responsible for preparing the weekly payroll. The Finance Director monitors 
the Town's cash flow and arranges for short-term and long-term borrowing. The 
department serves as custodian of all Town funds. All municipal bank accounts 
are controlled by this office. The tax title and foreclosure proceedings for 
non-payment of taxes are handled by the Finance Director. 



COMMUNITY DEVELOPMENT 



Planning/Conservation Director - Lynn G. Duncan - 658-8238 

The major responsibilities of the Planning Department are to: undertake 
studies of land use, economic development, housing, transportation, and other 
matters related to community development; compile and maintain maps, 
statistics and records related to land use and development; review individual 
proposals for development and for compliance with the subdivision regulations 
and zoning by-law; and prepare applications and administer grants related to 
planning and development. 

The primary function of the Conservation Department is the administration and 
enforcement of the Wetlands Protection Act, Massachusetts General Laws Chapter 
131, Section 40. The Act is intended to protect seven public interest issues 
related to wetlands: flood control, storm damage prevention, protection of 
public and private water supply, protection of ground water supply, prevention 
of pollution, protection of fisheries, and protection of land containing 
shellfish. Some of the department's responsibilities include reviewing and 
inspecting development projects to ensure their compliance with the Town and 
State wetlands statutes. In addition, the department manages several pieces 
of property throughout Town which have been placed into the Town's custody as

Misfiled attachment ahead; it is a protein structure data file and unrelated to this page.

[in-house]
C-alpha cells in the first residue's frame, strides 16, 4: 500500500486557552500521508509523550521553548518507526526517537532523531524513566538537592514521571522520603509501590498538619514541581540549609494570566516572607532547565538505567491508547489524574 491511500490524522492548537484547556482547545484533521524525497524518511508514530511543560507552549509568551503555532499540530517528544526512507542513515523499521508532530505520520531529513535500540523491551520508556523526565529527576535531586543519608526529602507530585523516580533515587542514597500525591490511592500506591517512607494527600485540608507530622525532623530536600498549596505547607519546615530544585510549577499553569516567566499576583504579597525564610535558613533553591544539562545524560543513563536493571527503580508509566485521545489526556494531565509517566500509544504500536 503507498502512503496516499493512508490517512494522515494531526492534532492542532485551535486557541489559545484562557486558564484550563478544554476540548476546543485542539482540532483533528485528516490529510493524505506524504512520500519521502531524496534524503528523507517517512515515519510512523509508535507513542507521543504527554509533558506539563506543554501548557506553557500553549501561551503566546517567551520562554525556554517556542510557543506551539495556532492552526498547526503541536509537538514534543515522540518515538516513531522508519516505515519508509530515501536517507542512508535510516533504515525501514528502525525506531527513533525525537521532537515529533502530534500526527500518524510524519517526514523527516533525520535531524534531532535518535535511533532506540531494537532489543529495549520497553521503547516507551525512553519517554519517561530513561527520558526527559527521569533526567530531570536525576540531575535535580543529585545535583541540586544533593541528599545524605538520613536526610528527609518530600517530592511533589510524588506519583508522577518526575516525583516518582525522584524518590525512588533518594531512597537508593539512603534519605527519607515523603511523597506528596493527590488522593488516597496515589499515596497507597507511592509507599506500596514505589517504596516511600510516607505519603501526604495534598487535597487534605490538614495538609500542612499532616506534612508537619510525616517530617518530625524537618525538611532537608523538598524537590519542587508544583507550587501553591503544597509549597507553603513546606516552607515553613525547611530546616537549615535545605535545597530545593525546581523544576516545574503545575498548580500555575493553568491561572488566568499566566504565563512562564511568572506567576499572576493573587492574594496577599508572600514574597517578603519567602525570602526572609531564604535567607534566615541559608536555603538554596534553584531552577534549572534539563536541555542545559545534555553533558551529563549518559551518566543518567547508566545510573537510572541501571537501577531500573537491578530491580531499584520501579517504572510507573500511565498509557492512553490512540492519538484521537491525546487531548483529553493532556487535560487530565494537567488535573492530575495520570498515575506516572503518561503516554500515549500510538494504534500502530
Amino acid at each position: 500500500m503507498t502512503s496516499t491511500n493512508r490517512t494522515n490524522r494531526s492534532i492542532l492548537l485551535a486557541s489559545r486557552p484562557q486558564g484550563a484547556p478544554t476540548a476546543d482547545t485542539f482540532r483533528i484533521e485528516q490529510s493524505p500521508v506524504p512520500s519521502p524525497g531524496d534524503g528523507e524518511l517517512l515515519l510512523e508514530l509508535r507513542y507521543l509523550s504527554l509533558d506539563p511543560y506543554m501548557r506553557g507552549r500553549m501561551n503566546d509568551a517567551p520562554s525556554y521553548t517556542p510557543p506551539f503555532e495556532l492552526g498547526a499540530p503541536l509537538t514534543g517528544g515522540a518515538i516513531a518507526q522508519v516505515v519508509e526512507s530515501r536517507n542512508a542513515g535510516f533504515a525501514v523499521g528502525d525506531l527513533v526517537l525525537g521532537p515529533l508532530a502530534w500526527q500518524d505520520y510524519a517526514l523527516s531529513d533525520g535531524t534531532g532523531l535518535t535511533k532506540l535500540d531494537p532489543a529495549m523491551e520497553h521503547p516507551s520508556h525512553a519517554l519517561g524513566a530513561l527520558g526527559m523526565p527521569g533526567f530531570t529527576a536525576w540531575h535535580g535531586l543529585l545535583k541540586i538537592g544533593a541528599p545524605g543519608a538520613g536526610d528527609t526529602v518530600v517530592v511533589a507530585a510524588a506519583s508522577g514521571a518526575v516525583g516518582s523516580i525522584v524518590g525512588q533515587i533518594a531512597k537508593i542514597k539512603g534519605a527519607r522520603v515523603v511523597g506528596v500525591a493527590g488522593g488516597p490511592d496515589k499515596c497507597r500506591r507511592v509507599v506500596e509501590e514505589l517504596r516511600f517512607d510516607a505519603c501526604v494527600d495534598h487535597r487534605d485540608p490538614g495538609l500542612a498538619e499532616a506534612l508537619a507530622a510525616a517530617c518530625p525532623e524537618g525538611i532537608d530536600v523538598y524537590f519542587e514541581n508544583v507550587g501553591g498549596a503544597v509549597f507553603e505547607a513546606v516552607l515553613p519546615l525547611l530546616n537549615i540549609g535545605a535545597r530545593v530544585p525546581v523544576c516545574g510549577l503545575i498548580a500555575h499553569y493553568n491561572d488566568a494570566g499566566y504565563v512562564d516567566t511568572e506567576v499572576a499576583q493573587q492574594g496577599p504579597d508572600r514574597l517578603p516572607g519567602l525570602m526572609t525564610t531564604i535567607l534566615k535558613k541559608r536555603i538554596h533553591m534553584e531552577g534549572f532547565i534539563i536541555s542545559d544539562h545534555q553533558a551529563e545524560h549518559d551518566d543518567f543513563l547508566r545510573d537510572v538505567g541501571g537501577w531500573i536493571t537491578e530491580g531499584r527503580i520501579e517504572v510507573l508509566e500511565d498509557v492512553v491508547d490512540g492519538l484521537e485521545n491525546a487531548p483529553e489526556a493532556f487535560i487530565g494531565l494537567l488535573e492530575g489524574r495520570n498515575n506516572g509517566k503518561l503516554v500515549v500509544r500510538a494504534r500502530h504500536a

conservation land. 



-14- 



Building Inspector - Jamea J. Ruaso - 658-4531 



The Building Inspector interprets and enforces the Town's Zoning By-Law, the 
State Uniform Building Code and certain other State codes. This department 
provides assistance to the Zoning Board of Appeals, architects, engineers, 
contractors, and individual property owners in preparing zoning cases, plans 
and permit applications. The Building Inspector is responsible for plumbing, 
gas fitting and wiring inspections. 

Director of Public Health - Gregory P. Erickson - 658-4298 

The department provides two primary types of service. Inspect ional services 
including restaurant, retail food stores, cafeterias in industrial buildings 
and schools, all mobile food trucks, ice cream trucks and caterers. In 
addition the department conducts percolation tests for the location of septic 
systems, septic system inspections, nuisance inspections and responds to 
citizens complaints regarding dumping, air pollution and noise pollution and 
hazardous waste spills. The department provides public nursing services. 
This includes an annual rabies clinic for dogs, and immunization for 
influenza, pneumonia, polio and various other diseases. The Town Nurse 
provides blood pressure and cholesterol screenings to Town residents. In 
addition the nurse provides home health care visits to elderly residents of 
the Town. 

PUBLIC SAFETY 



Fire Chief-Daniel R. Stewart-658-3346 — Emergency Number-658-3200 

The main responsibilities of the Wilmington Fire Department are prevention and 
extinguishing of fires. Members of the department make regular fire safety 
inspections of nursing homes, places of public assembly and schools. All 
outdoor burning is regulated by law. These permits may be obtained from the 
Fire Department. The department also issues permits for oil burner 
installations, the storage of flammable liquids such as gasoline and the 
purchase, storage and/or use of explosives such as dynamite, rockets and gun 
powder. The Fire Department provides emergency medical services to residents 
of Wilmington. Firefighters trained as Emergency Medical Technicians are 
assigned as aunbulance attendants. Two ambulances provide emergency services 
and urgent patient transport. 



Police Chief-Bobby N. Stewart-658-5071 — Emergency Number-658-3331 

The principle responsibility of the Wilmington Police Department is the 
protection of people and property through enforcement of criminal laws and 
traffic regulations. The department also enforces certain local by-laws and 
provides public education such as the DARE program. Animal Control services